Byron: Although Disney parks may not be known for their high thrill attractions, they still feature some of the world’s most iconic and recognizable roller coasters. Disneyland Park in Anaheim California, of course, is no exception. Although everyone has their own preferences in rides, below you’ll find my personal ranking of Disneyland’s three major roller coasters, from the worst, to the best.
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3. Space Mountain
Space Mountain is arguably Disneyland’s most popular and most iconic roller coaster. Unfortunately, the ride experience doesn’t quite justify that status. That’s not to say Space Mountain is without merit. One of the ride’s greatest strengths is the onboard audio, scored by nonother than A-List film composer Michael Giacchino (Since 2005). This iconic and fast-paced score really energizes the ride experience, both adding atmosphere, and urgency. In fact, Space Mountain starts quite strong in general. The score works in tandem with the pulsating light tunnel and subsequent screen-enveloped lift hill to create a very compelling space-like environment and the anticipation is built beautifully. Unfortunately, from here, the ride fails to deliver.(Hot take, it’s better as Hyperspace)
The layout is about as bland as can be, featuring countless straight sections (block brakes to accommodate more trains), almost all of which are followed by a shallow left turn. This pattern is ever so occasionally interrupted by a small dip or, dare I say, a right-hand turn. In its current form (since 2004), Space Mountain is tracked by Dynamic Structures, and thus lacks the classic feel of its Orlando counterpart. The theming during the coaster section is also quite lackluster. The building is dark of course and is smattered with countless stars projected on its walls, but the coaster sections feature no other notable effects. In totality, Space Mountain is far from a bad ride, and I try to ride it on most visits. However, It’s bland layout and somewhat uninspired theming keep it from being one of Disneyland’s best.
Big Thunder Mountain Railroad is a Disneyland staple and for good reason. Much like Space Mountain, it was totally retracked by Dynamic Structures late in life (2014). Unlike Space Mountain, however, Big Thunder features a diverse and compelling layout that caters well to a family audience. While it’s not the most intense ride in the world, the mix of small pops of airtime, banked turns, and helices keep the ride experience from feeling stale, though of course, the real star is the theming. The rockwork and theming elements that the train whizzes through work to create a striking western landscape with something interesting to look at on all sides.
Due to the longer trains, Thunder Mountain is able to maintain momentum by using fewer block brake sections and taking advantage of its lift hills. The first lift shows off eerily lit caverns with stalagmites hanging down, as well as a waterfall that the train passes under. The second is outdoors, but as the train drops off of it, guests are treated to an animatronic goat chewing dynamite. The final of the three lifts especially stands out, as after it was retrofitted in 2014, it features a brilliant blasting scene in which guests narrowly escape a large dynamite blast, brought to life with strong fog, lighting, and projection elements. Between the classic and effective mine train style layout the beautiful western scenery, Big Thunder Mountain Railroad consistently delivers and enjoyable Disney coaster experience.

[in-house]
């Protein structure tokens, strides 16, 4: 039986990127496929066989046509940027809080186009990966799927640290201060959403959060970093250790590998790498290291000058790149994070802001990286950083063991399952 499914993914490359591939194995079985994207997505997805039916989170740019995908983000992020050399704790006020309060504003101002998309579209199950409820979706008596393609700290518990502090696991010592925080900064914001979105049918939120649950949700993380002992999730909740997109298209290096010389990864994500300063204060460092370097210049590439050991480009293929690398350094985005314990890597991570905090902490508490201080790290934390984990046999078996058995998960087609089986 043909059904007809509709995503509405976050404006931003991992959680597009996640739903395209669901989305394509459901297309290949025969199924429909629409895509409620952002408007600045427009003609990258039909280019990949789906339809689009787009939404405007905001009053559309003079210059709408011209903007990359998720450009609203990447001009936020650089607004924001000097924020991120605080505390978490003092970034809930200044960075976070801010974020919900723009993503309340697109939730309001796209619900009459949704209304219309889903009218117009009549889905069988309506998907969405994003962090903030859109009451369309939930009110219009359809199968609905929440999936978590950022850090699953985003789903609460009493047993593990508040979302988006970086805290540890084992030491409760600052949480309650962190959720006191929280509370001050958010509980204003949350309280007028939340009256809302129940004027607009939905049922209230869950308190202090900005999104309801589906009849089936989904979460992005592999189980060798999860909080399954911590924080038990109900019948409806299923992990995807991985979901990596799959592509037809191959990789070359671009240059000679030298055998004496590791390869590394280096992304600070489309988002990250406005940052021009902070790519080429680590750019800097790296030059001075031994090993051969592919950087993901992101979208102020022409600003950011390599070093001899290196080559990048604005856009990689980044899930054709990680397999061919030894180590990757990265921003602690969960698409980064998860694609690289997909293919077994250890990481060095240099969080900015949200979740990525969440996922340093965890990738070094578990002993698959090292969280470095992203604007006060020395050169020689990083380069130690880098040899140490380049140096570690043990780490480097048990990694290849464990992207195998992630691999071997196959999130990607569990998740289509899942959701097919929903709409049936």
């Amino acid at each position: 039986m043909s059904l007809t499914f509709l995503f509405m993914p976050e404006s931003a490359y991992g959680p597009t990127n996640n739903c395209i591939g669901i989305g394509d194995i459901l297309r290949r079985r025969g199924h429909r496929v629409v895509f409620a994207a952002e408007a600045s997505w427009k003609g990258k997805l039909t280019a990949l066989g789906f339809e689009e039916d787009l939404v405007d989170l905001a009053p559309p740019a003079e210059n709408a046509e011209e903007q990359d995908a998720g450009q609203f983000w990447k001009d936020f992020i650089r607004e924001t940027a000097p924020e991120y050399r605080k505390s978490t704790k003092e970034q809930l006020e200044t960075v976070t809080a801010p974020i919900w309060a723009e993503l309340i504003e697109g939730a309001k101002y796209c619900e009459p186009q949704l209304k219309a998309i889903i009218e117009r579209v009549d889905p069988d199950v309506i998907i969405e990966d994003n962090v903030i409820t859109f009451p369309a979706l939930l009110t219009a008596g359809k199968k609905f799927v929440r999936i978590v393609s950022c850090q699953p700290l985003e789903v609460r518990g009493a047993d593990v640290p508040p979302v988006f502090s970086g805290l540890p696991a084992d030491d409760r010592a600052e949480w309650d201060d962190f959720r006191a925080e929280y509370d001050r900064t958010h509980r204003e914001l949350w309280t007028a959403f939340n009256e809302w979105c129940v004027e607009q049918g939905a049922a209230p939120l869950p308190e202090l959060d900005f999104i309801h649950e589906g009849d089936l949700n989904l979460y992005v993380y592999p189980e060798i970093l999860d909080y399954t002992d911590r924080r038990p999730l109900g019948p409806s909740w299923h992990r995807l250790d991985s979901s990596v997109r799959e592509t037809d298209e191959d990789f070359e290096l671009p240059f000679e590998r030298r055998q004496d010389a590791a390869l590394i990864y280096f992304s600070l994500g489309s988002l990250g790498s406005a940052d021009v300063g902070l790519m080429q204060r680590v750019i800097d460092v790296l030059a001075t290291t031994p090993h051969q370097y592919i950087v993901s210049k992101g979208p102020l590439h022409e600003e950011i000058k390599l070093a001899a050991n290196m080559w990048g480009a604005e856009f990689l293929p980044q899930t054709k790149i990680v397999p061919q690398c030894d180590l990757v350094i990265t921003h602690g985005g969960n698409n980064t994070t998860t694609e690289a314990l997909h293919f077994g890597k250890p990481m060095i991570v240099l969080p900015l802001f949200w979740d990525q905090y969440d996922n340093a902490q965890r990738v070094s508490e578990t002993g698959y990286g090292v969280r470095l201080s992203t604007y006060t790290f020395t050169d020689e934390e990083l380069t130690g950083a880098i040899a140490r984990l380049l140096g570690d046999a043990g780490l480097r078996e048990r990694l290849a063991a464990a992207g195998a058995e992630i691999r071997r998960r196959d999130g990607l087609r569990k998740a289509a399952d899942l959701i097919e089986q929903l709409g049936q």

1. Matterhorn BobsledsMatterhorn Bobsleds is not only my favorite roller coaster(s) in Disneyland, it’s my favorite overall attraction as well. In fact, it is not overstating things to say that Matterhorn Bobsleds is the most important operating roller coaster in the world. As I’m sure many of our readers know, Matterhorn was the first-ever tubular steel track roller coaster, and essentially the birth of the modern steel roller coaster. By modern standards, it’s not a smooth ride by any means, but I wouldn’t say it’s unbearably rough either. Considering its age and history, the roughness is to be expected and in my opinion, just adds to the character of this theme park icon.
The mountain itself is quite impressive in scale and it presents an excellent backdrop for the track to twist through and around. In places, Matterhorn is quite aggressive, as it tosses riders side to side with surprising lateral forces. Unlike Disneyland’s other coasters, it really does feel out of control in parts, and that is an enormous strength. The Abominable Snowman animatronics are also quite impressive and are foreshadowed by his appearance in screen form on the lift hill. As Matterhorn Bobsleds is actually two separate roller coasters than run side by side, everyone has their opinion as to which they prefer. For me, I much prefer the left side, as it is a good bit more intense. Most notably, it features a drop under the boulder which really does yank riders out of their seats. The right side is a little tamer as such a little smoother, so if that’s your preference you may enjoy it more. In any case, Matterhorn Bobsleds is an essential piece of roller-coaster history that still delivers a fulfilling ride experience all these years later. In my opinion, Disneyland’s first roller coaster is still its best.
Thanks so much for reading, I really do appreciate it. Make sure you check out recent California content such as our Fright Fest Update and Halloween Horror Nights reviews and don’t forget to check back for some stellar content coming soon from Asia! How do you rank Disneyland’s roller coasters? Comment below and let us know!